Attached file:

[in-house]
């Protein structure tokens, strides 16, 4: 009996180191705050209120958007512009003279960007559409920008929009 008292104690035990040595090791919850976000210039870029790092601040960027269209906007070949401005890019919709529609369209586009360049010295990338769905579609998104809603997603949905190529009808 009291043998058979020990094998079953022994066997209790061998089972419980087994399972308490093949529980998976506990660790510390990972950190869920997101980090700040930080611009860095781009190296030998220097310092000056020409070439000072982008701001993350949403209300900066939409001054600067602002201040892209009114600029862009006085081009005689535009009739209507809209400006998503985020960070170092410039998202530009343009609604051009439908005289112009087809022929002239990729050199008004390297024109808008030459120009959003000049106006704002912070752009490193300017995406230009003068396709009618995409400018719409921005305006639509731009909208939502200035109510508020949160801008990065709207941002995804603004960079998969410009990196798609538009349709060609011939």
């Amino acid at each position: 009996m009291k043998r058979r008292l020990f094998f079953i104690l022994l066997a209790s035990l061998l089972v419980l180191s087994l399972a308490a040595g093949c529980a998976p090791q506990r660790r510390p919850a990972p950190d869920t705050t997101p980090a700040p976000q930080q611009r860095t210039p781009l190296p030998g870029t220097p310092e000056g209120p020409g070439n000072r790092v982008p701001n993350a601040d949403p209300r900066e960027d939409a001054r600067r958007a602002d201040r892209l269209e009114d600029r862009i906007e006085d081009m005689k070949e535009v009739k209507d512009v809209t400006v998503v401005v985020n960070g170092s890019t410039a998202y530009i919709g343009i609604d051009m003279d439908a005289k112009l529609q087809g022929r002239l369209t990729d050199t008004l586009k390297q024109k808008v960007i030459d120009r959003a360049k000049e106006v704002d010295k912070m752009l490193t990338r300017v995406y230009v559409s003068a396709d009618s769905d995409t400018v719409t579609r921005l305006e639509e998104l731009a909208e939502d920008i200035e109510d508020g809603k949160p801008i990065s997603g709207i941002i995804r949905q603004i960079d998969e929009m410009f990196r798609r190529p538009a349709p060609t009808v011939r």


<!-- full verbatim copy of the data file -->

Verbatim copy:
[in-house]
């Protein structure tokens, strides 16, 4: 009996180191705050209120958007512009003279960007559409920008929009 008292104690035990040595090791919850976000210039870029790092601040960027269209906007070949401005890019919709529609369209586009360049010295990338769905579609998104809603997603949905190529009808 009291043998058979020990094998079953022994066997209790061998089972419980087994399972308490093949529980998976506990660790510390990972950190869920997101980090700040930080611009860095781009190296030998220097310092000056020409070439000072982008701001993350949403209300900066939409001054600067602002201040892209009114600029862009006085081009005689535009009739209507809209400006998503985020960070170092410039998202530009343009609604051009439908005289112009087809022929002239990729050199008004390297024109808008030459120009959003000049106006704002912070752009490193300017995406230009003068396709009618995409400018719409921005305006639509731009909208939502200035109510508020949160801008990065709207941002995804603004960079998969410009990196798609538009349709060609011939």
């Amino acid at each position: 009996m009291k043998r058979r008292l020990f094998f079953i104690l022994l066997a209790s035990l061998l089972v419980l180191s087994l399972a308490a040595g093949c529980a998976p090791q506990r660790r510390p919850a990972p950190d869920t705050t997101p980090a700040p976000q930080q611009r860095t210039p781009l190296p030998g870029t220097p310092e000056g209120p020409g070439n000072r790092v982008p701001n993350a601040d949403p209300r900066e960027d939409a001054r600067r958007a602002d201040r892209l269209e009114d600029r862009i906007e006085d081009m005689k070949e535009v009739k209507d512009v809209t400006v998503v401005v985020n960070g170092s890019t410039a998202y530009i919709g343009i609604d051009m003279d439908a005289k112009l529609q087809g022929r002239l369209t990729d050199t008004l586009k390297q024109k808008v960007i030459d120009r959003a360049k000049e106006v704002d010295k912070m752009l490193t990338r300017v995406y230009v559409s003068a396709d009618s769905d995409t400018v719409t579609r921005l305006e639509e998104l731009a909208e939502d920008i200035e109510d508020g809603k949160p801008i990065s997603g709207i941002i995804r949905q603004i960079d998969e929009m410009f990196r798609r190529p538009a349709p060609t009808v011939r």